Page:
I was talking to somebody on a completely different subject the other day. We’re talking about bike mechanics. I cycle. I remember her saying, “You can learn whatever you need to learn nowadays. You can just YouTube it, and you’ll find out whatever it is you need to know.” The same is true for cybersecurity because so many people now are sharing their knowledge so much more openly on the podcast, YouTube, blogs, and things like that.
How many times have you had something going on at home, like your dishwasher or something, and you go to YouTube for a video on how to fix it? The same is true with cybersecurity. There’s so much to learn. There are so many different aspects of cybersecurity as well. Like I said, it’s important for you to find out, “What is your passion within the cybersecurity arena? What interests you? What drives you?” Hone in on that and learn as much as you can.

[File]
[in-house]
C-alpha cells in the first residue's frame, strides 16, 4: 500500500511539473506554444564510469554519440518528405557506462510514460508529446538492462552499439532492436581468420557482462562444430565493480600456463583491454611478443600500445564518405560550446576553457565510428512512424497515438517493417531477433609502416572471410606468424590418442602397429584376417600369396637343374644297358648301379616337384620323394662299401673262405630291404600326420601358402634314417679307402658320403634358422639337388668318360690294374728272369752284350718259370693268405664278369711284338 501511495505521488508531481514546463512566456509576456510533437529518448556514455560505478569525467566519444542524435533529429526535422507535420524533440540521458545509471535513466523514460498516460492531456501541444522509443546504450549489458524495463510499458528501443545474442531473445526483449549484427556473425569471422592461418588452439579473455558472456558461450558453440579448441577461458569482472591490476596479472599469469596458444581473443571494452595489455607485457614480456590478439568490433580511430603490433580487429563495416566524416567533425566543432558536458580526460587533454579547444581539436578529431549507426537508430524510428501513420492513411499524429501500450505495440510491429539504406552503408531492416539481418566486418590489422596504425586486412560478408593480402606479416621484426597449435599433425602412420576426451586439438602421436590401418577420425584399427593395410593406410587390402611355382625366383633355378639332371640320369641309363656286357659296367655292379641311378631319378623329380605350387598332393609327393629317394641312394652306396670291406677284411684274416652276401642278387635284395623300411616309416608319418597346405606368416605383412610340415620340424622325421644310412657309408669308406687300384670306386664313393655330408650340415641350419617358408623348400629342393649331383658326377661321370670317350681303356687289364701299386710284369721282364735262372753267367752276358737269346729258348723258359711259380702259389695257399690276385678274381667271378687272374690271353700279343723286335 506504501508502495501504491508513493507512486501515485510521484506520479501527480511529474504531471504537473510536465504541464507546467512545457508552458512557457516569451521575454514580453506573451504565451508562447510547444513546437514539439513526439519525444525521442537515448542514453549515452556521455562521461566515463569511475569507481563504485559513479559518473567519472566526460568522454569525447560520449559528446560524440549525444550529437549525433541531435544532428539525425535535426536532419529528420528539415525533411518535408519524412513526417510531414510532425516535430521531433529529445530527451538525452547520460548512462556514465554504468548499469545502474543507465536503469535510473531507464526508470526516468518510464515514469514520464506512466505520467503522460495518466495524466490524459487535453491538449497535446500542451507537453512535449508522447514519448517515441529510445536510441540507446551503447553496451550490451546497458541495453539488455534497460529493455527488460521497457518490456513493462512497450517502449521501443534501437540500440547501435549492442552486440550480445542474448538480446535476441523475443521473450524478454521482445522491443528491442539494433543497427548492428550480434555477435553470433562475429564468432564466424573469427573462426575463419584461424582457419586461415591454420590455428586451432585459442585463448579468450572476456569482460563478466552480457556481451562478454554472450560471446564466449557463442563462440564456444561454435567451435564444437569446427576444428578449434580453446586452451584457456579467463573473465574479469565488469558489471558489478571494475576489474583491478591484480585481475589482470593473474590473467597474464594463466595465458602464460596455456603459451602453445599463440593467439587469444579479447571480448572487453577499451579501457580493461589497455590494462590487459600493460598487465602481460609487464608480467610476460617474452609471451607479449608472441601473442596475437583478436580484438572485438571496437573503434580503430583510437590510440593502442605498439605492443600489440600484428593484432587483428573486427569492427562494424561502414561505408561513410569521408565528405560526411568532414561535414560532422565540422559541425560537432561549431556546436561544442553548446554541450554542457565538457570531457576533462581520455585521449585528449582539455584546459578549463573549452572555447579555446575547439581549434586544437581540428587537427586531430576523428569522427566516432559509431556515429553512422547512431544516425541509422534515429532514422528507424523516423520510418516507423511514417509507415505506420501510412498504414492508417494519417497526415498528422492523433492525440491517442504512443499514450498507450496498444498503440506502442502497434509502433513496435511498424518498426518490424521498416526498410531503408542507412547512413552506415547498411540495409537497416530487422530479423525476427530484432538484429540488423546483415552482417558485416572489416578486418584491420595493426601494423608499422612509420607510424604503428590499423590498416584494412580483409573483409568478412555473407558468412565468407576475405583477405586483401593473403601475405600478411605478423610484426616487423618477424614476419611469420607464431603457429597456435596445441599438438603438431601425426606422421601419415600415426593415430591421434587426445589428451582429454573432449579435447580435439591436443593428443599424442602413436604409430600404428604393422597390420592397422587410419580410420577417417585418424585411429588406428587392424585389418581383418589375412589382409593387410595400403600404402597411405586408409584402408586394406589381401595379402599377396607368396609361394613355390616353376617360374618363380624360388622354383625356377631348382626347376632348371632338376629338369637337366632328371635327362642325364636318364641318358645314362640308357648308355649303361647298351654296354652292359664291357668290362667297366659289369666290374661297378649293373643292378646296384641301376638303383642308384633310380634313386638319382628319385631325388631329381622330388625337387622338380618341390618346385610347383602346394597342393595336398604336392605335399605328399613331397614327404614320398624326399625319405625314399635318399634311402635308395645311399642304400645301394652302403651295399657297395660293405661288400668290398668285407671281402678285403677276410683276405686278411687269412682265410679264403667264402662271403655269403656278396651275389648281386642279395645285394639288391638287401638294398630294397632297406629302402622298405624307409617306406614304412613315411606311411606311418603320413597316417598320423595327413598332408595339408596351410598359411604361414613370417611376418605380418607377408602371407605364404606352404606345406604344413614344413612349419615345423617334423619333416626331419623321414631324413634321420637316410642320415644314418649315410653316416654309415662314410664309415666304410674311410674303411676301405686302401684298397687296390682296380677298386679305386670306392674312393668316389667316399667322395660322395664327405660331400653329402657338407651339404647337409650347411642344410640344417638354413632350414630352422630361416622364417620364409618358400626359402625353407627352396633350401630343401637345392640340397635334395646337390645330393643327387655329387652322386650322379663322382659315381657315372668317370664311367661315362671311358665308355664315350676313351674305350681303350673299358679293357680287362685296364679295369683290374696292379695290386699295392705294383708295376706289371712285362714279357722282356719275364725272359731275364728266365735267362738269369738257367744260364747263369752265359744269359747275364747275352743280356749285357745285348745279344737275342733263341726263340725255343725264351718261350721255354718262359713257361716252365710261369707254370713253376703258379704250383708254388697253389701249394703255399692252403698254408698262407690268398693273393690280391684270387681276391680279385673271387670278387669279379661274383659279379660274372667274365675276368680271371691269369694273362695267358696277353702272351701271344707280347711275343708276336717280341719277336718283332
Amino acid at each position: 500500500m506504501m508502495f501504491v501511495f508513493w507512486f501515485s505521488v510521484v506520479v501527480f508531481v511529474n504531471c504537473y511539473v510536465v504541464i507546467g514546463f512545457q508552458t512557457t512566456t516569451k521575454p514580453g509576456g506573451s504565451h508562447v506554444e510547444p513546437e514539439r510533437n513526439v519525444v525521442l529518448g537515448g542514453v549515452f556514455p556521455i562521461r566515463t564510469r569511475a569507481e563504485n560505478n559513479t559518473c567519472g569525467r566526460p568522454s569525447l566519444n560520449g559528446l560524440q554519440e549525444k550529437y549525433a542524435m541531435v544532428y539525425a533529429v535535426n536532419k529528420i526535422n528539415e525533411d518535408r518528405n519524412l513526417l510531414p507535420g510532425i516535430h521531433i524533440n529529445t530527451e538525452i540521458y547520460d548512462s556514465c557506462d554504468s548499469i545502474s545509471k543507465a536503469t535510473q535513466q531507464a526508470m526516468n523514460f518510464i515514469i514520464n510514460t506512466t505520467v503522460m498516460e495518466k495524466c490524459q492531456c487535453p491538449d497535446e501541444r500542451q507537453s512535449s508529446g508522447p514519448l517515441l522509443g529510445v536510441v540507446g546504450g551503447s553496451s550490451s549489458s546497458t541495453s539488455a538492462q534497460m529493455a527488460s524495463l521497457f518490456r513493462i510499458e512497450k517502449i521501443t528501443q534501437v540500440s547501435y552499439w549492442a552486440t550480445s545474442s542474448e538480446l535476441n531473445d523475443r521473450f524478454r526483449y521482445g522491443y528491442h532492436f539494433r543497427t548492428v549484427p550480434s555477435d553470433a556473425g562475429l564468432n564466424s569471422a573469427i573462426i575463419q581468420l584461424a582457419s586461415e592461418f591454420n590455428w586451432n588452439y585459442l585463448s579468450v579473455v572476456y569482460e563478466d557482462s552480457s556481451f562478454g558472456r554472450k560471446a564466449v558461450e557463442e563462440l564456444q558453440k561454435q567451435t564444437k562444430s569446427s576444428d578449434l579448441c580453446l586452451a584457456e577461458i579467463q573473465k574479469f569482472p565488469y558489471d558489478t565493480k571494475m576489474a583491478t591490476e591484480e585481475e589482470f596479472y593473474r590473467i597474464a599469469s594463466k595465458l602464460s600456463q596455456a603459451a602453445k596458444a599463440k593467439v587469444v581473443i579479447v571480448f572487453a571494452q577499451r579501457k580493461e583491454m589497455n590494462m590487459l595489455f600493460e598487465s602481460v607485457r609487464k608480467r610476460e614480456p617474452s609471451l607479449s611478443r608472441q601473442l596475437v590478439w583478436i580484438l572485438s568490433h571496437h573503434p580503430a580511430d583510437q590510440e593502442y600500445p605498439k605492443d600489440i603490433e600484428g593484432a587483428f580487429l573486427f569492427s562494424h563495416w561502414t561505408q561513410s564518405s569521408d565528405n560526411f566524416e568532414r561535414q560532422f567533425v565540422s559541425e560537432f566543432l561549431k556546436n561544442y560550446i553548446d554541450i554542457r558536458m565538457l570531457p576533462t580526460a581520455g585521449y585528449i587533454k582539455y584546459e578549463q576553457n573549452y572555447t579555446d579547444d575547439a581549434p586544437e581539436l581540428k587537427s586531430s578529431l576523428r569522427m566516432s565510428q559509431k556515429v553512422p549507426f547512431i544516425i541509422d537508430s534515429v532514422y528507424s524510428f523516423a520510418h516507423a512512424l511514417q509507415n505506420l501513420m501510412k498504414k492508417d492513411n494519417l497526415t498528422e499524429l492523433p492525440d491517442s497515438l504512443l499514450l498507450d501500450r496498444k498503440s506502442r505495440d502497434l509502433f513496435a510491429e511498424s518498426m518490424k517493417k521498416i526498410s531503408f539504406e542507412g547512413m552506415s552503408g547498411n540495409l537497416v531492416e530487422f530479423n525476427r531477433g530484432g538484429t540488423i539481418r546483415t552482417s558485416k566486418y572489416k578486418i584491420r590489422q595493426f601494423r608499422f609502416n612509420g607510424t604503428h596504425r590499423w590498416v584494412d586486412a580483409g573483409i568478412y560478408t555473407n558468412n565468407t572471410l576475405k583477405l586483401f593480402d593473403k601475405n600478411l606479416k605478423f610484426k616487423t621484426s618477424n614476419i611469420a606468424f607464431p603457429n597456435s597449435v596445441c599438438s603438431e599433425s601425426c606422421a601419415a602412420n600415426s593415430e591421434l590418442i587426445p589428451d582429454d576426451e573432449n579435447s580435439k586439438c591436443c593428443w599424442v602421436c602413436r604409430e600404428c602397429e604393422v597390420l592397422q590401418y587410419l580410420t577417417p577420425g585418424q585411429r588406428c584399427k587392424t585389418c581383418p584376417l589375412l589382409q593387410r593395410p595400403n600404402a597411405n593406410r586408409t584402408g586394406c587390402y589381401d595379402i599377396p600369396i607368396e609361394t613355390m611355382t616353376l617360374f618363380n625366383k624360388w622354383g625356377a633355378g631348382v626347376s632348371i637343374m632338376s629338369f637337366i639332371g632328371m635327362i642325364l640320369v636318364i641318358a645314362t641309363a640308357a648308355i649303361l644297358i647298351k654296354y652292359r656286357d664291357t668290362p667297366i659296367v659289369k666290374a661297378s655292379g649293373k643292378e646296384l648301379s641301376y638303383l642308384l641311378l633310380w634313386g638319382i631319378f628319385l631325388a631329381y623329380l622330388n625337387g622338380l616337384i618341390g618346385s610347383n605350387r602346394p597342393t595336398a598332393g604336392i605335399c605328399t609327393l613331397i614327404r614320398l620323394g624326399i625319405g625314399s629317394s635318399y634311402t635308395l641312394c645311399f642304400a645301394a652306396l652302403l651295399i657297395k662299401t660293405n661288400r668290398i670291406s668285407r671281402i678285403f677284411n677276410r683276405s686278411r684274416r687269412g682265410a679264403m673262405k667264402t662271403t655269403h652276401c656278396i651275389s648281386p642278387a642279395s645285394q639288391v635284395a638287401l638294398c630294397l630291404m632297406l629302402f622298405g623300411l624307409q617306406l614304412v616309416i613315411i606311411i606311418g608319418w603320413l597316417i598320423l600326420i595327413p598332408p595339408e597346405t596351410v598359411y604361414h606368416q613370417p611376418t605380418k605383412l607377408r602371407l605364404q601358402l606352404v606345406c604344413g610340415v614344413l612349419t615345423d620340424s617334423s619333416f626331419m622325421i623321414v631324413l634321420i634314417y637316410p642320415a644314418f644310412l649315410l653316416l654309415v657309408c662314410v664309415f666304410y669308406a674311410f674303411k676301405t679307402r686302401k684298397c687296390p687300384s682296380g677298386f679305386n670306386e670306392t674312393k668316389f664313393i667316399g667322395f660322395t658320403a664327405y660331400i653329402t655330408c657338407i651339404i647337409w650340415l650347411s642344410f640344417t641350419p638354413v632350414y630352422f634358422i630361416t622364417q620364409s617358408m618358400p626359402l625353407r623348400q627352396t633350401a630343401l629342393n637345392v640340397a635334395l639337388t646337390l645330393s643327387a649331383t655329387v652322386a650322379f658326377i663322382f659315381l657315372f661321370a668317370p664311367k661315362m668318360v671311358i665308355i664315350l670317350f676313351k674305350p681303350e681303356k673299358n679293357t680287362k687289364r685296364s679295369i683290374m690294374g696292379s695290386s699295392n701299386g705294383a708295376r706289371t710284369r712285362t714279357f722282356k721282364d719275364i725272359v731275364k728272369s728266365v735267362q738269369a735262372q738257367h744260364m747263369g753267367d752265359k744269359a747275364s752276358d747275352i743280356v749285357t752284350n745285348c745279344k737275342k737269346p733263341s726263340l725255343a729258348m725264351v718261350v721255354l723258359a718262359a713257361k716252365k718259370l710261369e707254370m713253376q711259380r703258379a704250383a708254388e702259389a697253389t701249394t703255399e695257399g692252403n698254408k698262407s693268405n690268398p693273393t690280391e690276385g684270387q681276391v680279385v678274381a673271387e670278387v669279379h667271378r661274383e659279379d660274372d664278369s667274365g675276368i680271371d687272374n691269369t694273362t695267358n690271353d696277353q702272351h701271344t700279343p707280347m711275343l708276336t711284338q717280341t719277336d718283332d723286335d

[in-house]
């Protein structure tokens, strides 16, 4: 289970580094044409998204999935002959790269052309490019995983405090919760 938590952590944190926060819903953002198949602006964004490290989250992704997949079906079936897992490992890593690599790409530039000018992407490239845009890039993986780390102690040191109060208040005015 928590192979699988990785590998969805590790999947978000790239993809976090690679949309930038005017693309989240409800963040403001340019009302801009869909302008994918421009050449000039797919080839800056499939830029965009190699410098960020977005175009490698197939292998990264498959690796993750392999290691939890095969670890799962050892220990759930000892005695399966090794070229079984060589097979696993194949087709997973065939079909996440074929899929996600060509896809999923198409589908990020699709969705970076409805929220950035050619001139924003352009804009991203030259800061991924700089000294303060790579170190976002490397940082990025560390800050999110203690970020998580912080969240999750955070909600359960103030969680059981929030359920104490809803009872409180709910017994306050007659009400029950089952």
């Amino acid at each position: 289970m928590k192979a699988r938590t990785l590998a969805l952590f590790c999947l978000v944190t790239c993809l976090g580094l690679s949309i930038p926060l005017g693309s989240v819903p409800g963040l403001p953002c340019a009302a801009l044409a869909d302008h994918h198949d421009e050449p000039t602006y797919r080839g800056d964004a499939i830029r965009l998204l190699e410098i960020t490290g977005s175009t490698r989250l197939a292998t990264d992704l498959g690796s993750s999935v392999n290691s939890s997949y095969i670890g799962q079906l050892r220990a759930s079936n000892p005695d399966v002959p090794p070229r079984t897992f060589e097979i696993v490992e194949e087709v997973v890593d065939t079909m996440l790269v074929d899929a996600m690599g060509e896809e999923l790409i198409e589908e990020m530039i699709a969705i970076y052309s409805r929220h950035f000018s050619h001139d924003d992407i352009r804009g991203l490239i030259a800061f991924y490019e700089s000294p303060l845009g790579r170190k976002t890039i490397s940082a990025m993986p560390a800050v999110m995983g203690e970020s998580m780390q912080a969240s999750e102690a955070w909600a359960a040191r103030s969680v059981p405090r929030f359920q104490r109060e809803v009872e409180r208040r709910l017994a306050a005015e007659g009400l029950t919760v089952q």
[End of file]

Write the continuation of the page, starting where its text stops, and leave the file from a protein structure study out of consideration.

Thank you so much for sharing those tips. That knowledge piece is helpful. Often, women tend to have a tendency to think if they don’t know all the answers, therefore, they’re not good enough, expert enough, or don’t have the relevant experience. As you say, you can research so much nowadays online that there’s no reason to feel like that.
That happened to me early on in my career. I would not speak up. I would not say much in meetings for fear of looking like I didn’t know what I was talking about. It’s that insecurity. If I could say something to myself back then, it would be, “Don’t worry about being insecure. Almost everyone at the table is as insecure as you are. Not everybody knows everything.”
It’s such a good thing to remember. Thank you so much for your time, Laura. If people want to get in touch with you, is LinkedIn the best place to do that?